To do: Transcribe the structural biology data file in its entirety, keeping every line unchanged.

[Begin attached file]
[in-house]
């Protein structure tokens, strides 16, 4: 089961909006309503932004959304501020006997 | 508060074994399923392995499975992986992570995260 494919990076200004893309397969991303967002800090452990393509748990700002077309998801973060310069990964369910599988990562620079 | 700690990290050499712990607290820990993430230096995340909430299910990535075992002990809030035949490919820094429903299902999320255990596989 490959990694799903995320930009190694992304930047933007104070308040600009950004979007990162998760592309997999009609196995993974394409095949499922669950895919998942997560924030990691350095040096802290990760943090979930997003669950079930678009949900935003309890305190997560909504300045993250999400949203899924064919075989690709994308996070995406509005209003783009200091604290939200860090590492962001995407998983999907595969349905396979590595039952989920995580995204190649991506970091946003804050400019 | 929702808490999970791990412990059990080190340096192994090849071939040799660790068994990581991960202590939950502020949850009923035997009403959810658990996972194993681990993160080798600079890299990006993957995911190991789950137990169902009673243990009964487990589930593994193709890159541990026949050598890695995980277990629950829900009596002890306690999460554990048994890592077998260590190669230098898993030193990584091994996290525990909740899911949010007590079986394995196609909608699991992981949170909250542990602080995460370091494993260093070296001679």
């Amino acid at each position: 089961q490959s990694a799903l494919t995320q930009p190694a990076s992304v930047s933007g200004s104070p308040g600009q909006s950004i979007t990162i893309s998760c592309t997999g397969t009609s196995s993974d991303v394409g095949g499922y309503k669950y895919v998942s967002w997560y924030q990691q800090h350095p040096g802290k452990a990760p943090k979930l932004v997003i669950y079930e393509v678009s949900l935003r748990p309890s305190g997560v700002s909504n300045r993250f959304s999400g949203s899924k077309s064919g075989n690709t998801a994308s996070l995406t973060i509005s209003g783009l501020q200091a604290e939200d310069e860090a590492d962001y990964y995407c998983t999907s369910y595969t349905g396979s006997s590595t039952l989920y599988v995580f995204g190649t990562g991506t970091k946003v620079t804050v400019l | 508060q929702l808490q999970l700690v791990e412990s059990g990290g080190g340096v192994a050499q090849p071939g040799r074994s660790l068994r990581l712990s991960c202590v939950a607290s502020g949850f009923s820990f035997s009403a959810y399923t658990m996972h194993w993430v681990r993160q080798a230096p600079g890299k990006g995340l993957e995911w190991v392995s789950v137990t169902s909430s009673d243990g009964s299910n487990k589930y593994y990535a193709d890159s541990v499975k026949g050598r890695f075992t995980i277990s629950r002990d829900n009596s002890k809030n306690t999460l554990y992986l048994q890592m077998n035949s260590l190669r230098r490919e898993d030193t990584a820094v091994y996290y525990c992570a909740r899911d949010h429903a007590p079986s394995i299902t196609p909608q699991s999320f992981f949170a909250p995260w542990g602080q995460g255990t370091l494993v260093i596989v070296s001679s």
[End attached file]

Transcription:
[in-house]
């Protein structure tokens, strides 16, 4: 089961909006309503932004959304501020006997 | 508060074994399923392995499975992986992570995260 494919990076200004893309397969991303967002800090452990393509748990700002077309998801973060310069990964369910599988990562620079 | 700690990290050499712990607290820990993430230096995340909430299910990535075992002990809030035949490919820094429903299902999320255990596989 490959990694799903995320930009190694992304930047933007104070308040600009950004979007990162998760592309997999009609196995993974394409095949499922669950895919998942997560924030990691350095040096802290990760943090979930997003669950079930678009949900935003309890305190997560909504300045993250999400949203899924064919075989690709994308996070995406509005209003783009200091604290939200860090590492962001995407998983999907595969349905396979590595039952989920995580995204190649991506970091946003804050400019 | 929702808490999970791990412990059990080190340096192994090849071939040799660790068994990581991960202590939950502020949850009923035997009403959810658990996972194993681990993160080798600079890299990006993957995911190991789950137990169902009673243990009964487990589930593994193709890159541990026949050598890695995980277990629950829900009596002890306690999460554990048994890592077998260590190669230098898993030193990584091994996290525990909740899911949010007590079986394995196609909608699991992981949170909250542990602080995460370091494993260093070296001679």
């Amino acid at each position: 089961q490959s990694a799903l494919t995320q930009p190694a990076s992304v930047s933007g200004s104070p308040g600009q909006s950004i979007t990162i893309s998760c592309t997999g397969t009609s196995s993974d991303v394409g095949g499922y309503k669950y895919v998942s967002w997560y924030q990691q800090h350095p040096g802290k452990a990760p943090k979930l932004v997003i669950y079930e393509v678009s949900l935003r748990p309890s305190g997560v700002s909504n300045r993250f959304s999400g949203s899924k077309s064919g075989n690709t998801a994308s996070l995406t973060i509005s209003g783009l501020q200091a604290e939200d310069e860090a590492d962001y990964y995407c998983t999907s369910y595969t349905g396979s006997s590595t039952l989920y599988v995580f995204g190649t990562g991506t970091k946003v620079t804050v400019l | 508060q929702l808490q999970l700690v791990e412990s059990g990290g080190g340096v192994a050499q090849p071939g040799r074994s660790l068994r990581l712990s991960c202590v939950a607290s502020g949850f009923s820990f035997s009403a959810y399923t658990m996972h194993w993430v681990r993160q080798a230096p600079g890299k990006g995340l993957e995911w190991v392995s789950v137990t169902s909430s009673d243990g009964s299910n487990k589930y593994y990535a193709d890159s541990v499975k026949g050598r890695f075992t995980i277990s629950r002990d829900n009596s002890k809030n306690t999460l554990y992986l048994q890592m077998n035949s260590l190669r230098r490919e898993d030193t990584a820094v091994y996290y525990c992570a909740r899911d949010h429903a007590p079986s394995i299902t196609p909608q699991s999320f992981f949170a909250p995260w542990g602080q995460g255990t370091l494993v260093i596989v070296s001679s």